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7 Secrets to Coping with Long-Term Travel

Whether you’re taking a gap year, a career break or writing a travel book, having a long-term travel plan in place is an excellent idea. But there are certain aspects of long vacations that nobody talks about. Loneliness, a need to be grounded and a feeling of being unsettled are just a few of the unspoken lows that can make you doubt your decision to choose this lifestyle. Here are several secret tips to help you survive a long vacation.

Practical Tips to Surviving Extended Vacations

Long journeys, navigating through places, checking in and out of hotels and being on the go can be tedious when done over a long time. However, there are many things you can do to prevent doubt from getting the better of you.

1) Take It Slow

Travel is exhausting and can take a toll on your health. If you’re travelling without time constraints, it’s advisable to travel slowly. Relax and invest time into really getting to know each town, village or city. Spend entire days walking the streets and talking to locals. The longer you stay, the more chances you have to learn about the culture and explore the untouched natural beauty of those places not in the guidebook.

2) Pack Light

Everyone travels differently, but lugging around a massive suitcase for months or years is a bad idea. Instead, pack light. Have a few outfits for various situations – for example, casual outfits, a nicer outfit, activewear, a swimsuit and winterwear. Also, keep your toiletries travel size. If you need something while travelling, shop locally. Simply put, carrying a lightweight travel bag will make packing and unpacking a breeze.

3) Expect Trouble

When you travel for a long time, some days won’t go as planned. That’s okay. For example, you may not get into the local hostel and instead have to book yourself into an expensive hotel. Or maybe you didn’t do anything particularly ‘travel-y’ one day because it was raining cats and dogs. There’s no need to feel like you’ve wasted that time or overspent your budget. It happens.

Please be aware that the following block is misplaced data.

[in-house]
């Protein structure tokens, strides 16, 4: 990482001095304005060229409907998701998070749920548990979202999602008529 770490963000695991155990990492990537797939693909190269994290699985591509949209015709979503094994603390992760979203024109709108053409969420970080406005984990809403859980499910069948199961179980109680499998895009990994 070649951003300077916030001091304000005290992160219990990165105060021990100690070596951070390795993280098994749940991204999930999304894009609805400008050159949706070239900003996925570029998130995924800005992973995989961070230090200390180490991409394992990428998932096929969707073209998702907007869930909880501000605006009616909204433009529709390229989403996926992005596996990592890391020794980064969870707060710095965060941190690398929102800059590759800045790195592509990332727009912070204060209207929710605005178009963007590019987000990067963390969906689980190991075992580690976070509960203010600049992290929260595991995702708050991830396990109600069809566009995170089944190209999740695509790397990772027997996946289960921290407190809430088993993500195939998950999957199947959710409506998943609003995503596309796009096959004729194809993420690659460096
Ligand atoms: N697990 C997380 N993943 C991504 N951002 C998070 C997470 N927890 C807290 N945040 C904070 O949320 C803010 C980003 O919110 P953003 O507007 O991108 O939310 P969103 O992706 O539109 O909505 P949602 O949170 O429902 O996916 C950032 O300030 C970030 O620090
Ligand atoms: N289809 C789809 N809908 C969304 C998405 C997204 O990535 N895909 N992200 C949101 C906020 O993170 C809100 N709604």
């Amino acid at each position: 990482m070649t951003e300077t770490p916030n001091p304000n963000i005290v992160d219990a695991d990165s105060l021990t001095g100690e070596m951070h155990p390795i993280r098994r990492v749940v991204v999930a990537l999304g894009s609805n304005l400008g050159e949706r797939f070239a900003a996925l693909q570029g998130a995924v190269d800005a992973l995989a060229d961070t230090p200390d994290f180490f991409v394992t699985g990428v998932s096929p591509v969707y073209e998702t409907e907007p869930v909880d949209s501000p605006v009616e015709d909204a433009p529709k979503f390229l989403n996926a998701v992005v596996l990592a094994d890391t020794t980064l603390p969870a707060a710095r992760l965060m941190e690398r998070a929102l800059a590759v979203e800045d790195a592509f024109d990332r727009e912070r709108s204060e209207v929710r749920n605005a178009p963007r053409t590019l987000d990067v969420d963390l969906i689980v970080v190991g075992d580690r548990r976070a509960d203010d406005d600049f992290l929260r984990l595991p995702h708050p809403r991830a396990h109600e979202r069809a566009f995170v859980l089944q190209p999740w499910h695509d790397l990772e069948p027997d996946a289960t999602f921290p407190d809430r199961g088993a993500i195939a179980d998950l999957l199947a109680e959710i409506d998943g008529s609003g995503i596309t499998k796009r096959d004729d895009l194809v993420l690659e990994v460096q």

4) Take a Break

Being on the move can grind you down and make travelling more frustrating than enjoyable. At the end of the day, everyone needs time to unwind. Take a break and choose comfortable options instead of the ones you usually do when travelling. For instance, book a comfortable limousine service instead of taking public transit and stay in a good hotel instead of another Airbnb. Or relax and read a book instead of skipping from one place to another.

5) Spend Time in Nature

If your travel wish list is only populated by cities, take time off to spend in nature. Rejuvenate yourself by visiting the nearest national park to get away from noisy crowds and fill your lungs with fresh air. This can be a meditative experience that helps put you back into a positive mindset and can motivate you to keep going. Or sit by a river or lake and watch the sunset.

6) Exercise Daily

When you’re at home and have a routine, it’s easier to make time to exercise and maintain your diet. However, when you’re on the road, there’s a greater chance of skipping workouts, enjoying happy hours and overindulging in local delicacies. Focusing on exercise, however, is important for both your physical and mental health. So, make sure you include some kind of physical activity and stay healthy even when travelling. Here are a few suggestions.

  • Walk instead of taking a bus when you can.
  • Do push-ups and sit-ups when you wake up.
  • If safe, eat fruits and vegetables at least once a week.
  • Limit your alcohol intake.
  • Instead of staying up late, get a solid night’s sleep.

7) Stay Connected

Some people travel the world to leave everything behind and find peace in seclusion, but this type of lifestyle choice can backfire. Homesickness is something most travellers experience to some degree. (Remember those moments of doubt we talked about earlier? This is one of them.) Your best bet is to stay connected to your family and friends by phone or via social media. Voice or video call them at least twice a week. Talk about your experiences and share your route and schedule; for example, when you leave, what your next destination will be and when you’ll get there. Staying in touch with loved ones will help you deal with this drawback of long-term travel.

Surviving long trips is easier when you know the secrets many experienced backpackers count on. It’s a bold decision to travel the world at length so problems are inevitable. Don’t worry! You can do it. Just keep these tips in mind and make the most of your long vacation.